At Reason, Eric Boehm invites us to
the Green Reaper: The Department of Energy's Ridiculous and
Terrifying Mascot. (Not pictured at right.)
In what is basically a 30 Rock episode come to life, the federal Department of Energy designed and purchased a mascot costume to warn children about the dangers of environmental catastrophe—and to haunt their dreams, apparently.
Thanks to a FOIA request from journalist Emma Best, the details of which were published this week at Muckrock, we now know a bit more about the history of the Green Reaper—a verdant version of the Grim Reaper that manages to combine the ominous presence of the original with the vacant eyes of a cartoon character. While the mascot seems best suited to shatter children's innocence by informing them about the inevitabilty of their own deaths, the documents show that the Green Reaper, which was designed in 2012, was intended to be used in "community outreach presentations to local elementary school children" and in internal memos reminding government workers to conserve energy and carpool when possible.
The costume cost $5K, but that doesn't count the employee time spent in (no doubt countless) meetings and presentations. Or even having employees with enough free time on their hands to dream this up.
at some of the jousting between Congresscritter Ocasio-Cortez and
the WaPo fact checker. At Hot Air, John Sexton
recapitulated and reviewed
the further furor:
spent yesterday fighting with the Washington Post's fact-checker,
today she (sort of) apologized. Bottom line:
Bottom line: AOC jumped on a false claim about a paper cited in a fact-check critical of her. Then she doubled-down suggesting the author might be a revolving-door lobbyist. Then she finally apologized for the insinuation when pressed by someone at the Post. But she’s still claiming victory over Kessler as if none of that mattered. Once again with AOC, it seems being “morally right” is more important to her than being factually accurate. That certainly seems to play well with her admirers, including the many in the media.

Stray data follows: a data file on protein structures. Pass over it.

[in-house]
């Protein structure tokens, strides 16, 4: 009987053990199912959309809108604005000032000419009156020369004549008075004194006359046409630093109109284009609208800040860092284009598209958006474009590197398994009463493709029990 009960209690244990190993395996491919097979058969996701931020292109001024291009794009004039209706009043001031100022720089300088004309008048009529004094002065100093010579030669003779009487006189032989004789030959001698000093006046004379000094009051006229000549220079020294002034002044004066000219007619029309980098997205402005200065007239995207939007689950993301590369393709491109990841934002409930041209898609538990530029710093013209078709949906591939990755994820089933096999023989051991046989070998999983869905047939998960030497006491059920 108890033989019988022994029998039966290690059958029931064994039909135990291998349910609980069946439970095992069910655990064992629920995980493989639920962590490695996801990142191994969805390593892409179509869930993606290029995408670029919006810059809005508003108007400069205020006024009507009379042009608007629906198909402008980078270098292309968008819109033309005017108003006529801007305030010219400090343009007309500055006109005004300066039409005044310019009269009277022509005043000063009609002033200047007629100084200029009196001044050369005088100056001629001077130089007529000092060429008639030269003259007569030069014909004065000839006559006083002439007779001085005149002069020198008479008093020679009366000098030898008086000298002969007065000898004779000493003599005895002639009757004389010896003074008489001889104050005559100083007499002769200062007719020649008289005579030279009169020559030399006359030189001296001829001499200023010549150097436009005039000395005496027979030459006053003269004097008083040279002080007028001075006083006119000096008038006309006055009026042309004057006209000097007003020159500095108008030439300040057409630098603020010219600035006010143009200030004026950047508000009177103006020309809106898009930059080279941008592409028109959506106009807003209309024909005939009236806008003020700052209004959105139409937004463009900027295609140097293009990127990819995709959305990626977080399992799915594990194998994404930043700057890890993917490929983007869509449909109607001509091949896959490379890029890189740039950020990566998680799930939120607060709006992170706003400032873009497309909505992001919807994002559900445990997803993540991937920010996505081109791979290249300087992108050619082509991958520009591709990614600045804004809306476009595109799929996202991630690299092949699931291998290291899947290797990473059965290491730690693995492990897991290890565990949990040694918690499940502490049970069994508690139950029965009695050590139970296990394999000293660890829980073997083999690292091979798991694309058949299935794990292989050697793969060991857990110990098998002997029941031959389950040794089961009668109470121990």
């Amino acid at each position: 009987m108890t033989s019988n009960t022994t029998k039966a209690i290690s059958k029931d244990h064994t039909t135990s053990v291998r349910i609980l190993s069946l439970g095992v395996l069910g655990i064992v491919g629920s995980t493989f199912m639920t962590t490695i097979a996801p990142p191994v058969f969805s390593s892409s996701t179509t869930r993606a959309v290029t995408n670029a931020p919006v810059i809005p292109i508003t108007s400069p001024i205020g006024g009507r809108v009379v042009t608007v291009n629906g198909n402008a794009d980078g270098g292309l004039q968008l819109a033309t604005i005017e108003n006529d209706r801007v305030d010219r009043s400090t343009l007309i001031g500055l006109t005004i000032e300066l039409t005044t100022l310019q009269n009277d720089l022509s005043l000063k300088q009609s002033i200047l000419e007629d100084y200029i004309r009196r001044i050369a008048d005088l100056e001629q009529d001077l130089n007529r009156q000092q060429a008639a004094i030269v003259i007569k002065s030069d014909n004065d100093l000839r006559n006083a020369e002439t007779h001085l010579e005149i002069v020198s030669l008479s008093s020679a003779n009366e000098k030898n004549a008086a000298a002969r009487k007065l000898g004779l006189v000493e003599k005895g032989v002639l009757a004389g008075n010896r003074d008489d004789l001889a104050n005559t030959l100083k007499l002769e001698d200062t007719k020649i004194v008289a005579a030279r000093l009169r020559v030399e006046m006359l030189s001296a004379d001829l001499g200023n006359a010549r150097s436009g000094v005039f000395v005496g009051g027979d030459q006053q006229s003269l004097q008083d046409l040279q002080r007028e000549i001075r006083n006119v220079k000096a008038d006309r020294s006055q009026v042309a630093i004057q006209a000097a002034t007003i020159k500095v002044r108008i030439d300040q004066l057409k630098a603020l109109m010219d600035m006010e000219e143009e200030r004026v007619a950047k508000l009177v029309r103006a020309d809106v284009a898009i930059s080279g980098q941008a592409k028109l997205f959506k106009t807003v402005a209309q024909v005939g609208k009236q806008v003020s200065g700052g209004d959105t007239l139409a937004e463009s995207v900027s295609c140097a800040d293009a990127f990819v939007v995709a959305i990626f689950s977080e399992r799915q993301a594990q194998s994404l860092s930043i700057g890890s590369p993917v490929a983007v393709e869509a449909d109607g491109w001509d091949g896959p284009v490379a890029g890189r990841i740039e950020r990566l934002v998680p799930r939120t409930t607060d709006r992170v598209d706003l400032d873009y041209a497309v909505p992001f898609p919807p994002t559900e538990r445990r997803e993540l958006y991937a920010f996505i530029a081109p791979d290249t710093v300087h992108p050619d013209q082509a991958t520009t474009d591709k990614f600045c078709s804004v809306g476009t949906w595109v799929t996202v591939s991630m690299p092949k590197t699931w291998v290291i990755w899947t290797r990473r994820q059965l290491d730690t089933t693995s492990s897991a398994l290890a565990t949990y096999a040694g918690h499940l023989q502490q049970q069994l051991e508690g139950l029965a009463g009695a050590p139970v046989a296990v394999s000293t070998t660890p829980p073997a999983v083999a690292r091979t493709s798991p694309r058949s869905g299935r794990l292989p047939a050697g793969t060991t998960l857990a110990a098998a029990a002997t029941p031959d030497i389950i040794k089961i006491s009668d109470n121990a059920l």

By standards previously established (Dan Quayle, Sarah Palin) she deserves merciless MSM ridicule. She will not get it; you'll have to visit the right-wing fever swamps to see it.
At NR, Kevin D. Williamson speaks truth to arrogant power:
Warren’s Tax Is Asset Forfeiture.
(Geeknote: I usually take my link text from a page's HTML
<title>element, often the same as the headline. But the current headline is punchier: "The Kulaks Must Be Liquidated as a Class")
Revolutions do not set out to be awful. Not usually. They just end up that way. When the Bolsheviks came to power in Russia, many of them wanted to prohibit capital punishment, which they saw as a high-handed czarist institution. V. I. Lenin overruled them. “How can you make a revolution without executions?” he asked. The key to revolution in his mind — and in those of his revolutionary antecedents and descendants — was terror. “We shall return to terror and to economic terror,” he promised, in a revolution of “unrestricted power based on force, not law.”
Senator Warren apparently has found her guiding spirit and has announced along with her presidential campaign a campaign of economic terror based on force, not law. Specifically, she has proposed to begin seizing a portion of the assets of some wealthy Americans, a course of action that the federal government has no constitutional power to undertake. The seizure of assets is a fundamentally different thing from the taxation of income, which itself took a constitutional amendment to implement. What Warren is proposing is essentially a federal version of the hated asset-forfeiture programs that have been so much abused by law-enforcement agencies — minus the allegation of criminal misconduct and made universal and annual.
Dreadful as Warren's proposal is on the grounds of political morality, I'll make a practical objection too:
Rich people don't have a money bin, like Scrooge McDuck. Well, maybe Bezos, does. But generally they don't.
Instead their wealth is made up of various assets, varying in risk, liquidity, and physical nature.
So when you say Joe is "worth" $X million dollars, you're really saying that Joe could get $X million if he sold off his assets.